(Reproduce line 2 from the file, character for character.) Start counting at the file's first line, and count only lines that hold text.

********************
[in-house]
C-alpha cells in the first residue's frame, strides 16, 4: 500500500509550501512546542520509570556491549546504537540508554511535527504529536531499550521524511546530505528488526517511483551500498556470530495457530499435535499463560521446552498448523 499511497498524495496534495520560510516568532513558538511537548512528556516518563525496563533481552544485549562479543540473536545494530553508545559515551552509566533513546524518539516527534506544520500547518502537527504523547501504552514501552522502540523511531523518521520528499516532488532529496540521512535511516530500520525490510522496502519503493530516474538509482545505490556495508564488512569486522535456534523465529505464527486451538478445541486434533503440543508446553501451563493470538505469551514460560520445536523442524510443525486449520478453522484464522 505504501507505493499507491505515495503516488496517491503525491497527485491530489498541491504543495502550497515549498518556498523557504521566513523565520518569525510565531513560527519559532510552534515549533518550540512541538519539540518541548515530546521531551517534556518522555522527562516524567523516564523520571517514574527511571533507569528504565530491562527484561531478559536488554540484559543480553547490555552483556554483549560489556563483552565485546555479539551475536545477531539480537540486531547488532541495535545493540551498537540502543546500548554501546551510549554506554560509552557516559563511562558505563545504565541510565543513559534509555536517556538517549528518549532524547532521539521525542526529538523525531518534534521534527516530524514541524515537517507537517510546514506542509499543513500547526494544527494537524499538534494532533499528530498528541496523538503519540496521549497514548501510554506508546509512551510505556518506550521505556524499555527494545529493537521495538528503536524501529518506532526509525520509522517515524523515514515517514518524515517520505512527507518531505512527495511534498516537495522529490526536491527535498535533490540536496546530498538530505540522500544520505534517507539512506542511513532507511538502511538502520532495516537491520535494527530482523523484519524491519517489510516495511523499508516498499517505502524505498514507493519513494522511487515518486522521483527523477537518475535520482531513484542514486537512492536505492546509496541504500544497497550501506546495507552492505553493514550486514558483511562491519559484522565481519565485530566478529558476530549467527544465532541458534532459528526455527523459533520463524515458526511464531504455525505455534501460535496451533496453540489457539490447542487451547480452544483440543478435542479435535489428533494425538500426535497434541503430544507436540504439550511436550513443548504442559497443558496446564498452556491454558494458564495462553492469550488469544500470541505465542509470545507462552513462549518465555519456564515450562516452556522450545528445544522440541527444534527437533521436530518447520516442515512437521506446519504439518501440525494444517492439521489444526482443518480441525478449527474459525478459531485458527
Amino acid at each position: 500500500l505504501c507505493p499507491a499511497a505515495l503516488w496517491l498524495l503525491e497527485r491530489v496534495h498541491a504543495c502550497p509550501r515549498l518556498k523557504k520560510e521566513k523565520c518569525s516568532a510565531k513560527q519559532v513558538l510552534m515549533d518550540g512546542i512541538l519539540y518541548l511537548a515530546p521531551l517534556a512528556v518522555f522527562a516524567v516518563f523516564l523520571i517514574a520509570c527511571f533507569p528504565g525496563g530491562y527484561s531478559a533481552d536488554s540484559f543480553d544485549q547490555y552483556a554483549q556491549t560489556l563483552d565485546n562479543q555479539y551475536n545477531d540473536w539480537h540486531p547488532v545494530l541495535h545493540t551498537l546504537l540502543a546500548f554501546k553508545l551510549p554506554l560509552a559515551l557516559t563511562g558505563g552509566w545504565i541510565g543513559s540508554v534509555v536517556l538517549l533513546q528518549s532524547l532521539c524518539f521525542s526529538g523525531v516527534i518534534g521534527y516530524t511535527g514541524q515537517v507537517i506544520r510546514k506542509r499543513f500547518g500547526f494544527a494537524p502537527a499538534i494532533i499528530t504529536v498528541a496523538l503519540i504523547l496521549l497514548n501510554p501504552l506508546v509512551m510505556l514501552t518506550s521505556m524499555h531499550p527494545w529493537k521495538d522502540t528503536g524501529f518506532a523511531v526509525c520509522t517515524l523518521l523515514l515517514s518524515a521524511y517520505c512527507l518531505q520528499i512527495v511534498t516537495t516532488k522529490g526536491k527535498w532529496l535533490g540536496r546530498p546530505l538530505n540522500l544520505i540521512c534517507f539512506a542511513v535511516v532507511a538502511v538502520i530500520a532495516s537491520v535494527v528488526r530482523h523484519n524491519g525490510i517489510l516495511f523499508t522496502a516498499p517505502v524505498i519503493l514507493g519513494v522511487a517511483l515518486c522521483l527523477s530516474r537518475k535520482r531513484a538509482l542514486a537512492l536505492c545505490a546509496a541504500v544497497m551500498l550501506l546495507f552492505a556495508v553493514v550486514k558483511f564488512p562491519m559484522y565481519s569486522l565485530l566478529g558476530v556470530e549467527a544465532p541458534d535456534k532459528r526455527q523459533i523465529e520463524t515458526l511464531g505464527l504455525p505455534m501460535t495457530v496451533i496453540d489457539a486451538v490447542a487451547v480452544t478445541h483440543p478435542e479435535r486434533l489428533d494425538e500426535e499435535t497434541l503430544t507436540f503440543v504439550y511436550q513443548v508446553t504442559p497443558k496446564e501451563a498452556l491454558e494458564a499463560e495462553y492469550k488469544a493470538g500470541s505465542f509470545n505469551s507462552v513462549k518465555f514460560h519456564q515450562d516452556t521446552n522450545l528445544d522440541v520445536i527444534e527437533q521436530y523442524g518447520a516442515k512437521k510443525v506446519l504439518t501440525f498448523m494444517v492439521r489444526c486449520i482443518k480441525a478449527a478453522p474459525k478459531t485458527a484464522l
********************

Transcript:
C-alpha cells in the first residue's frame, strides 16, 4: 500500500509550501512546542520509570556491549546504537540508554511535527504529536531499550521524511546530505528488526517511483551500498556470530495457530499435535499463560521446552498448523 499511497498524495496534495520560510516568532513558538511537548512528556516518563525496563533481552544485549562479543540473536545494530553508545559515551552509566533513546524518539516527534506544520500547518502537527504523547501504552514501552522502540523511531523518521520528499516532488532529496540521512535511516530500520525490510522496502519503493530516474538509482545505490556495508564488512569486522535456534523465529505464527486451538478445541486434533503440543508446553501451563493470538505469551514460560520445536523442524510443525486449520478453522484464522 505504501507505493499507491505515495503516488496517491503525491497527485491530489498541491504543495502550497515549498518556498523557504521566513523565520518569525510565531513560527519559532510552534515549533518550540512541538519539540518541548515530546521531551517534556518522555522527562516524567523516564523520571517514574527511571533507569528504565530491562527484561531478559536488554540484559543480553547490555552483556554483549560489556563483552565485546555479539551475536545477531539480537540486531547488532541495535545493540551498537540502543546500548554501546551510549554506554560509552557516559563511562558505563545504565541510565543513559534509555536517556538517549528518549532524547532521539521525542526529538523525531518534534521534527516530524514541524515537517507537517510546514506542509499543513500547526494544527494537524499538534494532533499528530498528541496523538503519540496521549497514548501510554506508546509512551510505556518506550521505556524499555527494545529493537521495538528503536524501529518506532526509525520509522517515524523515514515517514518524515517520505512527507518531505512527495511534498516537495522529490526536491527535498535533490540536496546530498538530505540522500544520505534517507539512506542511513532507511538502511538502520532495516537491520535494527530482523523484519524491519517489510516495511523499508516498499517505502524505498514507493519513494522511487515518486522521483527523477537518475535520482531513484542514486537512492536505492546509496541504500544497497550501506546495507552492505553493514550486514558483511562491519559484522565481519565485530566478529558476530549467527544465532541458534532459528526455527523459533520463524515458526511464531504455525505455534501460535496451533496453540489457539490447542487451547480452544483440543478435542479435535489428533494425538500426535497434541503430544507436540504439550511436550513443548504442559497443558496446564498452556491454558494458564495462553492469550488469544500470541505465542509470545507462552513462549518465555519456564515450562516452556522450545528445544522440541527444534527437533521436530518447520516442515512437521506446519504439518501440525494444517492439521489444526482443518480441525478449527474459525478459531485458527